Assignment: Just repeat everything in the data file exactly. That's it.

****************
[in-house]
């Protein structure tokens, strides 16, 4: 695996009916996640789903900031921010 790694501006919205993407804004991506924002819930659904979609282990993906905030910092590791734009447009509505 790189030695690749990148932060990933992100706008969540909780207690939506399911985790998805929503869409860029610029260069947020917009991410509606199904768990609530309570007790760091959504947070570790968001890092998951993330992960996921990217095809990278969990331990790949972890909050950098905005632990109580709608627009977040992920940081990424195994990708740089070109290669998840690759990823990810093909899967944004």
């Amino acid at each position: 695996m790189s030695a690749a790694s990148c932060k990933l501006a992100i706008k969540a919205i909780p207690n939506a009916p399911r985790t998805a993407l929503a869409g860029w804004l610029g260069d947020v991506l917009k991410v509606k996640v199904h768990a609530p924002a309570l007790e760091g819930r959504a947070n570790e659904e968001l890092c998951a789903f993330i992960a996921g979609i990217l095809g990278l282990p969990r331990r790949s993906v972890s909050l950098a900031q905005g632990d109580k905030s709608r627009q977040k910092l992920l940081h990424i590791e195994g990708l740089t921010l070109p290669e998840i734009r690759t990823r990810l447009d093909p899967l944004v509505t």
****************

[in-house]
């Protein structure tokens, strides 16, 4: 695996009916996640789903900031921010 790694501006919205993407804004991506924002819930659904979609282990993906905030910092590791734009447009509505 790189030695690749990148932060990933992100706008969540909780207690939506399911985790998805929503869409860029610029260069947020917009991410509606199904768990609530309570007790760091959504947070570790968001890092998951993330992960996921990217095809990278969990331990790949972890909050950098905005632990109580709608627009977040992920940081990424195994990708740089070109290669998840690759990823990810093909899967944004």
């Amino acid at each position: 695996m790189s030695a690749a790694s990148c932060k990933l501006a992100i706008k969540a919205i909780p207690n939506a009916p399911r985790t998805a993407l929503a869409g860029w804004l610029g260069d947020v991506l917009k991410v509606k996640v199904h768990a609530p924002a309570l007790e760091g819930r959504a947070n570790e659904e968001l890092c998951a789903f993330i992960a996921g979609i990217l095809g990278l282990p969990r331990r790949s993906v972890s909050l950098a900031q905005g632990d109580k905030s709608r627009q977040k910092l992920l940081h990424i590791e195994g990708l740089t921010l070109p290669e998840i734009r690759t990823r990810l447009d093909p899967l944004v509505t």